In the Middle East Gulf regions, an ExxonMobil cargo from Valencia and Augusta in Sicily is discharging in Jebel Ali in the U.A.E.

Group II cargoes coming into the U.A.E. are sourced from various countries, such as South Korea, the United States and Europe, in addition to cargoes coming from Yanbu. Majors and smaller Group II base oil producers are represented in the U.A.E. These suppliers include Chevron, ExxonMobil, Luberef, SK and S-Corp. GS Caltex from South Korea have started supplying their lower specification Group III grades, in addition to Group II grades.

Group I base stocks, originally from Iranian refiners, remain the largest in terms of overall quantities of imported material coming into the U.A.E., although things are changing and there are moves to progress towards premium base oils.

Regular cargoes of Group I material come into the Middle East Gulf from sources in Thailand, Singapore and Indonesia. Other supplies of Group I base oils are being sold by Indian refiners, coming out of Haldia and Chennai. Those are where low-cost Russian crude imports with prices heard as low as $40 per barrel give Indian Oil Corp. and Hindustan Petroleum Corp. the opportunity to produce large quantities of Group I base oils for export that are surplus to local requirements. Quantities of various sized cargoes are sold to buyers in the U.A.E. and Pakistan.

Lukoil is preparing to send more cargoes loading finally from Limas terminal in Turkey for U.A.E. receivers in Hamriyah. The parcel sizes are not defined and will depend on available tonnage to be chartered to make the voyage or voyages. Around 10,000 tons in total will be the target to continue to maintain the U.A.E. as an outlet for export barrels from Perm and Volgograd refineries in Russia.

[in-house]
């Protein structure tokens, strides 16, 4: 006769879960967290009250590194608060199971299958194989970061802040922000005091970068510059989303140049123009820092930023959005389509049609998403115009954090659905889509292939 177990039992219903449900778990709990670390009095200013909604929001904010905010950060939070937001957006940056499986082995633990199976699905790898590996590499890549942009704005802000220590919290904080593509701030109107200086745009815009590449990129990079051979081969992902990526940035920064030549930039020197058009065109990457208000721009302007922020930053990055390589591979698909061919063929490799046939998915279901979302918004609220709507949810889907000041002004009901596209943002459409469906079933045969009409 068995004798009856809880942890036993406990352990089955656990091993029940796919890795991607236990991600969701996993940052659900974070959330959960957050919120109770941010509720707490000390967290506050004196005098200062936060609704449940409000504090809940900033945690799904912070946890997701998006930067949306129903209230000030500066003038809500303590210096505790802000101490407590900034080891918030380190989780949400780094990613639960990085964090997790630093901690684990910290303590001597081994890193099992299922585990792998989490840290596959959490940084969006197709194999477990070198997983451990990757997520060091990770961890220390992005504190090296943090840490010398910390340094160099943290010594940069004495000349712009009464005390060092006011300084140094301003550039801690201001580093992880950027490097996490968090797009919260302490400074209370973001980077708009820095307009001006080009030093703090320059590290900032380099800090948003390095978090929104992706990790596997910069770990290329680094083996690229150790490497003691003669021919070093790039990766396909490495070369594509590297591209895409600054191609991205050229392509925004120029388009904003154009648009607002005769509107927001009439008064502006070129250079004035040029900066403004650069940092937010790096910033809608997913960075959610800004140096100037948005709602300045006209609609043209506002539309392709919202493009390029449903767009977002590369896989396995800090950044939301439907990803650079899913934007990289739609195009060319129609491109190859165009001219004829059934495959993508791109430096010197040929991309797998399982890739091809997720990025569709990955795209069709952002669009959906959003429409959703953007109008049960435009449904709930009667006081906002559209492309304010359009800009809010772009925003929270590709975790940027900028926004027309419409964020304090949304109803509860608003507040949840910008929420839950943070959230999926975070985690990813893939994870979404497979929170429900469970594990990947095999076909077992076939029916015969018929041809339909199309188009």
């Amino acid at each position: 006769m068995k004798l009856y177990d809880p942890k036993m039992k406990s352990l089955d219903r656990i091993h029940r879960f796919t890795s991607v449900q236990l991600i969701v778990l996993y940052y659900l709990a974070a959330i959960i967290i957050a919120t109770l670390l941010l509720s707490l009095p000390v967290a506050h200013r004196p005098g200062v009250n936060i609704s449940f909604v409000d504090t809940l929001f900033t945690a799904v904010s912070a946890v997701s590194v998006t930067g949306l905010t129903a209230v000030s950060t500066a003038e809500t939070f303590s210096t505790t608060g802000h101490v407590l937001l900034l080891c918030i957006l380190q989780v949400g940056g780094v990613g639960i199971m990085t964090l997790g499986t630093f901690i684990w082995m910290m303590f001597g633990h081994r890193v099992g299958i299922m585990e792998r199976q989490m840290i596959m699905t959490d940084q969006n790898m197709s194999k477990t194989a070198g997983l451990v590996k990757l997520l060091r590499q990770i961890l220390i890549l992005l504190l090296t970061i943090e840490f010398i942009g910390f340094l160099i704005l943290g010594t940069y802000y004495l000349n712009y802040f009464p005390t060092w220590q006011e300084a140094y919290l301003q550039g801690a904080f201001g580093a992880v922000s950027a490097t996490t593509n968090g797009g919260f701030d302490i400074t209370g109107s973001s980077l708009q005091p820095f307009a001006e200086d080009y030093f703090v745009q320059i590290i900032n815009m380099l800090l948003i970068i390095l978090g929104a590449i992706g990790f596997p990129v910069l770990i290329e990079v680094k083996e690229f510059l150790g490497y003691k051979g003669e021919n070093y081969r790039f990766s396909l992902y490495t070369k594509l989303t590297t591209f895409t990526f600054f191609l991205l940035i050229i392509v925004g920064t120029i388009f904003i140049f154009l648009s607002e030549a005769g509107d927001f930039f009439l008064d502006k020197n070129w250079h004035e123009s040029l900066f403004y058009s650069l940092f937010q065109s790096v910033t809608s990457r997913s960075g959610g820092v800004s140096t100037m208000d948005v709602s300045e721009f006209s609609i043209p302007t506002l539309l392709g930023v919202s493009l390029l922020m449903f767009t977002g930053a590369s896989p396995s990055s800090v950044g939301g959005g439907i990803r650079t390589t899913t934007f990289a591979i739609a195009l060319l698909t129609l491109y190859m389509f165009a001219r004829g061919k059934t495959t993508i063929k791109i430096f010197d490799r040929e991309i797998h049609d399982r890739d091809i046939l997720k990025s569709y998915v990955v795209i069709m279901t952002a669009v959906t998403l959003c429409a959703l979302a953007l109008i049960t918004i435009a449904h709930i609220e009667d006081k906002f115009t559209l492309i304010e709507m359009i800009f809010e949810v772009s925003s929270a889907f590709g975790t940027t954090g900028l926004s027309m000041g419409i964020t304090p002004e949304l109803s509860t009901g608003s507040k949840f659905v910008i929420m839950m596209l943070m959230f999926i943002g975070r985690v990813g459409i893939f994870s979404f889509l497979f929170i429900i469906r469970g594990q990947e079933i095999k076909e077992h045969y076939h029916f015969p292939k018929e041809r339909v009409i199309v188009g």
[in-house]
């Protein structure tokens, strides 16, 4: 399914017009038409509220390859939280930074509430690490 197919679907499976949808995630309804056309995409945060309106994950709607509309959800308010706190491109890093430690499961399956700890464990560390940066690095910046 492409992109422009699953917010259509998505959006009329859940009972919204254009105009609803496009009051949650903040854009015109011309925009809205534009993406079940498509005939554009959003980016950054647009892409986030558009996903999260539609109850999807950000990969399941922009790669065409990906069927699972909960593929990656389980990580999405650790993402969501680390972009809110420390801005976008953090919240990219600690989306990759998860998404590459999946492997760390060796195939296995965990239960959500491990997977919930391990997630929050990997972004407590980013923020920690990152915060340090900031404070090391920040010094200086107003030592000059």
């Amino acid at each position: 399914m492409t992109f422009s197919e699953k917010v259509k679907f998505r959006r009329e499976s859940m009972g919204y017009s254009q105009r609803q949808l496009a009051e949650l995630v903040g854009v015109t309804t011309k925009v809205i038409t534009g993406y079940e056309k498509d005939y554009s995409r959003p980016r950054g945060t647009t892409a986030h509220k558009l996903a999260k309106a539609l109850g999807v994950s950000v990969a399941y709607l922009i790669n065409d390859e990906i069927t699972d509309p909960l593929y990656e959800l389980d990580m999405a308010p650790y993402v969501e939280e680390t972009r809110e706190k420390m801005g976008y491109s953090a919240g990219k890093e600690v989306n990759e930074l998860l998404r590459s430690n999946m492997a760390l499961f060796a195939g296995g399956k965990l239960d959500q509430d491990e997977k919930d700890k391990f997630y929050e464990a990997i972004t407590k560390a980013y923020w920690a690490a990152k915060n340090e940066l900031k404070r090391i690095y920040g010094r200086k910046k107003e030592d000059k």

Group III exports from the Middle East Gulf have cargoes loading for Bapco out of Sitra in Bahrain and Al Ruwais in the U.A.E. Stasco, having the contract for Group III supplies from Bapco for Europe – including Turkey – will look to load at least a further two parcels during the next couple of months. These cargoes will sail to Rotterdam to discharge.

Adnoc will load two cargoes from Al Ruwais for Nantong and also for Dordrecht during June. The first Chinese parcel will be around 7,600 tons of three Group III grades, with the parcel of around 8,000 tons destined for Europe. The European cargo will load in July.

Netbacks for partly-approved base oils loading out of Al Ruwais and non-approved Group III base oils loading from Sitra refinery are maintained this week , although some selling prices heard from India and Europe have been trimmed and may lead to adjusted netbacks over the next couple of weeks. Netback returns are currently assessed at $1,685/t-$1,730/t for 4 centiStoke, 6 cSt and 8 cSt partly-approved and non-approved Group III base oils.

Netback levels are derived from regional selling prices, less marketing, margins, handling and estimated freight costs.

Group II base oils resold by distributors and traders on an FCA basis in the U.A.E. are sourced from European, U.S., Asia-Pacific and Red Sea producers. Grades are sold ex-tank the U.A.E., or on a truck-delivered basis within the U.A.E. and Oman.